NEW YORK (TheStreet) -- As
furiously eliminates their hedge book, gold prices will lose a key support factor.
Hedges allow a gold production company to sell product at a set price, which can guarantee a profit if gold prices fall. When the spot price soars, however, hedging caps the company's earnings potential.
Companies with strategic hedges have been buying back their contracts through physical gold purchases over the past 10 years as gold prices skyrocketed. This consistent demand in the gold market has helped create a floor for prices, which will evaporate when de-hedging stops.
Jon Nadler, senior analyst at Kitco.com, sees a top in the gold market within a year and says if the gold market had "not had that de-hedging component ... we would be around $900 in gold
AngloGold plans to be hedge-free by early 2011. The South African producer made a surprise announcement in September that it would be able to buy back its remaining 3.22 million ounce hedge position through a convertible bond and equity offering. The company de-hedged 0.29 million ounces in the second quarter.
AngloGold is unable to comment on its move until after a shareholder meeting on October 26th.
Matthew Piggott, metals analyst, GFMS says AngloGold's action "represents the final swansong for the producer hedge book which has, over the past decade, provided support for the bull market in gold."
AngloGold follows its peers
who have been actively eliminating their hedges in the past year.
Barrick is now officially hedge-free with $700 million of obligation associated with its remaining floating contracts. The liability has been fixed, however, and does not vary with the gold price. Barrick's market cap is also more than $46 billion, making its $700 million obligation look like chump change.
Kinross still has 503,235 ounces of hedges left at an average price of $633 per ounce. The company inherited the positions from through its acquisition of
in February 2007 and is expected to close out of them in 2012.
There will always be the need for hedging contracts because banks often require producers to hedge in order to obtain money for new projects. Piggott says that required hedging by banks "is not a bad reflection on the company trying to secure the financing... A company with a good credit rating, strong balance sheet and positive cash flow each quarter may still be required to hedge."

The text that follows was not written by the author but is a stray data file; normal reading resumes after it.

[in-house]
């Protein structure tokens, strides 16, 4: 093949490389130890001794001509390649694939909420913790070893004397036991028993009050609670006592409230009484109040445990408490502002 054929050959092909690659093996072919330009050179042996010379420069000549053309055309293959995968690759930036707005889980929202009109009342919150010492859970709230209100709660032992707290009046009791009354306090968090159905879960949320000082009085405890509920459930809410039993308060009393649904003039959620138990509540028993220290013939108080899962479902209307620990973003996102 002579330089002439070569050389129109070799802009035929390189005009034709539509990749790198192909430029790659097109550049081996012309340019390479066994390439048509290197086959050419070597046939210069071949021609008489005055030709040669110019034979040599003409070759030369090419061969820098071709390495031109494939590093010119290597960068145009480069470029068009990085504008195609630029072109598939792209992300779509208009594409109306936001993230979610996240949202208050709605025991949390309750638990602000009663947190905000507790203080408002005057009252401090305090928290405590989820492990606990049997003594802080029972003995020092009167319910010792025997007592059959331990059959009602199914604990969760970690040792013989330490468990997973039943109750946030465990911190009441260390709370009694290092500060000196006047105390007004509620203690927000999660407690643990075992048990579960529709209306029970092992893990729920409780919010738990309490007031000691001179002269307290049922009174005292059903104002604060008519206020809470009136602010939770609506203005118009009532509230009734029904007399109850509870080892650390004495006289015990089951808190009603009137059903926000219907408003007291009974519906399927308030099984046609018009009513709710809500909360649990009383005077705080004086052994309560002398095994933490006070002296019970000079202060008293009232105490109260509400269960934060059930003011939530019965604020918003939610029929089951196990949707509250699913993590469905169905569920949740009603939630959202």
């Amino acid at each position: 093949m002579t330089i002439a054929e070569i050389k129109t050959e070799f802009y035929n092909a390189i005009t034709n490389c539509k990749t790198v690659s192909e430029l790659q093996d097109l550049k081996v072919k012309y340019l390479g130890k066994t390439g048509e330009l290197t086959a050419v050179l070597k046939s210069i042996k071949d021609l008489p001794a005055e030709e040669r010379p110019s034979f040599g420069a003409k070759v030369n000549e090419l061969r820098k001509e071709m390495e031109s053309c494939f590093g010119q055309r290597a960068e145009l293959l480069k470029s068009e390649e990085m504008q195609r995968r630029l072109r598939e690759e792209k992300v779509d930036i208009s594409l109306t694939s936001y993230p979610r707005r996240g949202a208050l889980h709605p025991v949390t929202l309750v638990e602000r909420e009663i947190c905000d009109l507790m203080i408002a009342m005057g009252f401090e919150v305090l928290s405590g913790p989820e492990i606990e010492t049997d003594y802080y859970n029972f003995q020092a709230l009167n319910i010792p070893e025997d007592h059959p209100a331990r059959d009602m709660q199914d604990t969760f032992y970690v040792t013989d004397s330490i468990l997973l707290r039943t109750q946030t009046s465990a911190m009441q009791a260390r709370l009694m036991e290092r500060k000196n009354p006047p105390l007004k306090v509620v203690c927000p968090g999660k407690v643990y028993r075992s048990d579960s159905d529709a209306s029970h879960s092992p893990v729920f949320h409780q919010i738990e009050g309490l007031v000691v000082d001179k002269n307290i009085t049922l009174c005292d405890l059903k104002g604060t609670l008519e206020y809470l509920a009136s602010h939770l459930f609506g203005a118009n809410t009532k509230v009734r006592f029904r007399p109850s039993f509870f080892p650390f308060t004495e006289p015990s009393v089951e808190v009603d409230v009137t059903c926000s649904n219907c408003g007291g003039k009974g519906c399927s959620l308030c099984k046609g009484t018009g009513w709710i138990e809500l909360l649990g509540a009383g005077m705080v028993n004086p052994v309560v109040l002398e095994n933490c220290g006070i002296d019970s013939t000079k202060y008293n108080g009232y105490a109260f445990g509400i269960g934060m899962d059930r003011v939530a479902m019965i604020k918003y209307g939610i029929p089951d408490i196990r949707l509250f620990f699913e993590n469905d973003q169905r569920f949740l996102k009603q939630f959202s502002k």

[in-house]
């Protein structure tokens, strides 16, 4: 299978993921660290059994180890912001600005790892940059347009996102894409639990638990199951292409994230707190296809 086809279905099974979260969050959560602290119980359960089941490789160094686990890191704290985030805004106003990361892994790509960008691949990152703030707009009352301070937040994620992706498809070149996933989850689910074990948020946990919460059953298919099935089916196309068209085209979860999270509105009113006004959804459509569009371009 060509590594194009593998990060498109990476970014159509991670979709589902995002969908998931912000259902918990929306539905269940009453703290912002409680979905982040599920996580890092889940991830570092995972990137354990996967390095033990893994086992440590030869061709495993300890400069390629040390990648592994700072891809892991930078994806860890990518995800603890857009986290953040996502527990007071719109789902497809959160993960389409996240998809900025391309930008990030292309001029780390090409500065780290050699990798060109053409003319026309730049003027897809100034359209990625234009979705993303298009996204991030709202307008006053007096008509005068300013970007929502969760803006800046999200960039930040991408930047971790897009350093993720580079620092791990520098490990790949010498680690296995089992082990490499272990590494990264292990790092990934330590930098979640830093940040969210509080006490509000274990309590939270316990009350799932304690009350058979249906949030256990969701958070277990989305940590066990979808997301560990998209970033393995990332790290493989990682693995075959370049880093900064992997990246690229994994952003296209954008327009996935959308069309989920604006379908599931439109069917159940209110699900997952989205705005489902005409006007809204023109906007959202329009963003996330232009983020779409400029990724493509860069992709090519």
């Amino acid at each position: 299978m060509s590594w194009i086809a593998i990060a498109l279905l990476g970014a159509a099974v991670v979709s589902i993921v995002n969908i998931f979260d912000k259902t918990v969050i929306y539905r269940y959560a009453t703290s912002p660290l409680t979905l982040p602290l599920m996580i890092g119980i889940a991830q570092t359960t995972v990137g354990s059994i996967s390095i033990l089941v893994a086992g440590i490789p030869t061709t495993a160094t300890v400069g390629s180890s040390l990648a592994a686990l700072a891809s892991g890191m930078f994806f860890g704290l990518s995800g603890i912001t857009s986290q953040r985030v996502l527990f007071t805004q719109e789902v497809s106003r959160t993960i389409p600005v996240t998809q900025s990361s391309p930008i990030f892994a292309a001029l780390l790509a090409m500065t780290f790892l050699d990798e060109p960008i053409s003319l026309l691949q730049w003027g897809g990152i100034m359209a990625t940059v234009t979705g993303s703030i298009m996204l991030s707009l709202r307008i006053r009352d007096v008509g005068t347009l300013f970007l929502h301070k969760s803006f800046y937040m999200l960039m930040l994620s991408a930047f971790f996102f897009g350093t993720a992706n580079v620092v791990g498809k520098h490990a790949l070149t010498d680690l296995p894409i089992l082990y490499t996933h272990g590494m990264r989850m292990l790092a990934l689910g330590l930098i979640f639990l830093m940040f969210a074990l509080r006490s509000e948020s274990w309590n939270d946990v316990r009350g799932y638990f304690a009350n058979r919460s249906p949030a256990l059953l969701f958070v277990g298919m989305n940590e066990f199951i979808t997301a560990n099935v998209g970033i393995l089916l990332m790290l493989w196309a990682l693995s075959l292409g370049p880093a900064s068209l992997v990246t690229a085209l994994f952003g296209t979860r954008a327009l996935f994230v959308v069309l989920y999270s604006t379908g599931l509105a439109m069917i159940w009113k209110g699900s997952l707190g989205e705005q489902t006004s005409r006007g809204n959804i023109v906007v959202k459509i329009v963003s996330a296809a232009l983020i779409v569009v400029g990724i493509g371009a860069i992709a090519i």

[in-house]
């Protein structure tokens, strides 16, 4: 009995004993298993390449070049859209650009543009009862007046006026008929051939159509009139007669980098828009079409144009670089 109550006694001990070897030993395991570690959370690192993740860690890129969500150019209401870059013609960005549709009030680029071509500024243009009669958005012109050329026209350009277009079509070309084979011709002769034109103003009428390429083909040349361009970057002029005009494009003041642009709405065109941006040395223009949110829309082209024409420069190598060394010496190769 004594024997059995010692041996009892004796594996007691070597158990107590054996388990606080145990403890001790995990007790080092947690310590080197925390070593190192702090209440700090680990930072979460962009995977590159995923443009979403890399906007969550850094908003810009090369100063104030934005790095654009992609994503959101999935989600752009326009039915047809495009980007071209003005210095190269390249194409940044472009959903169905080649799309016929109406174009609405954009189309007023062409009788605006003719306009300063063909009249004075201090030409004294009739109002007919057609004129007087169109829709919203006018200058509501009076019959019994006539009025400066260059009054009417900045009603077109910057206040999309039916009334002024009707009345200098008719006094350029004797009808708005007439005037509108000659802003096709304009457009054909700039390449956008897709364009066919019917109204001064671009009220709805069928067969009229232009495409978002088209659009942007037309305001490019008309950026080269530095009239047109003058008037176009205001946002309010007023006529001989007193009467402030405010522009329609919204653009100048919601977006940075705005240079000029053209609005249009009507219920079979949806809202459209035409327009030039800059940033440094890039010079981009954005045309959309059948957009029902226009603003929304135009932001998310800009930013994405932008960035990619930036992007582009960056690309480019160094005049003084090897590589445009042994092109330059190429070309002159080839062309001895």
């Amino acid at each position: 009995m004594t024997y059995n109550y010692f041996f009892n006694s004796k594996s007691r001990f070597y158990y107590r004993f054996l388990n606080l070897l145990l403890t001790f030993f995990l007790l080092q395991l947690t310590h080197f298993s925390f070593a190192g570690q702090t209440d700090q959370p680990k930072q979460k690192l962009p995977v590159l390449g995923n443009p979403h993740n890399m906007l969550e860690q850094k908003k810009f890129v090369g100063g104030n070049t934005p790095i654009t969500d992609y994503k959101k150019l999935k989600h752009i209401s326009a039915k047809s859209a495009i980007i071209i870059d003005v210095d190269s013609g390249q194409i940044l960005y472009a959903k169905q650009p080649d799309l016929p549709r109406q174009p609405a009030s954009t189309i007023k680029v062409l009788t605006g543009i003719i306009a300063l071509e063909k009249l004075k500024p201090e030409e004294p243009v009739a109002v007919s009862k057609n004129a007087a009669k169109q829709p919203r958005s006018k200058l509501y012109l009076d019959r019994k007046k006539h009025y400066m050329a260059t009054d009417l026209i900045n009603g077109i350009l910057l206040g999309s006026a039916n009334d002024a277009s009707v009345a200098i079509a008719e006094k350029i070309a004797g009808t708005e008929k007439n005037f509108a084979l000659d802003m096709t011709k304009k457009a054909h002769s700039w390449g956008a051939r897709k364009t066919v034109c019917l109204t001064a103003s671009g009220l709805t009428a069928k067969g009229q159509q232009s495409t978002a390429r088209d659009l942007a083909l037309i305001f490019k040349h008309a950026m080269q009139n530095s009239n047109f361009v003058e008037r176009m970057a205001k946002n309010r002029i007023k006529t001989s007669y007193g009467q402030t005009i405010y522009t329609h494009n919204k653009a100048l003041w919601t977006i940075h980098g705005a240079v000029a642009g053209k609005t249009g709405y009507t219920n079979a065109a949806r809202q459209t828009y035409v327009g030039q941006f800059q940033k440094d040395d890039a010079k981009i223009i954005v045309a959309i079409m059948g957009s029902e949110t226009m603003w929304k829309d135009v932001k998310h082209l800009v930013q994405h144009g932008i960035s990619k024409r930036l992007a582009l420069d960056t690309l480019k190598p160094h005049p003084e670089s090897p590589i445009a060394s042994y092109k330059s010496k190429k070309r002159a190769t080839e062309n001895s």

According to GFMS Global Hedge Book Analysis for the second quarter in 2010, total net producer hedging rose to 7.19 million ounces, a 2% increase from the first quarter and the largest increase since the first quarter in 2002. These were necessary transactions to secure project financing by
St. Barbara Mines
and aren't expected to result in any de-hedging.
GFMS anticipates that any new hedge positions will be few and spread out through a myriad of companies. After AngloGold, which has 95 tons outstanding, the next biggest hedger is
with just 12 tons of contracts. These companies probably won't seek to buy back their minor hedges but will just let the contracts run their course.
Piggott says AngloGold's action will force "the
to look to other areas of demand (such as investment) to make up the difference in the absence of price support from de-hedging activity."
Investment demand has been responsible for gold's recent record highs with the gold ETF the
SPDR Gold Shares
up 16% year-to-date with more than 1,300 tons of gold. But the worry among some analysts is that if the currency environment changes or global economies begin to recover, investors will rapidly sell gold for stocks, leaving prices searching for a support level.
Written by Alix Steel in
>To contact the writer of this article, click here:
>To follow the writer on Twitter, go to
>To submit a news tip, send an email to:
Disclosure: TheStreet's editorial policy prohibits staff editors and reporters from holding positions in any individual stocks.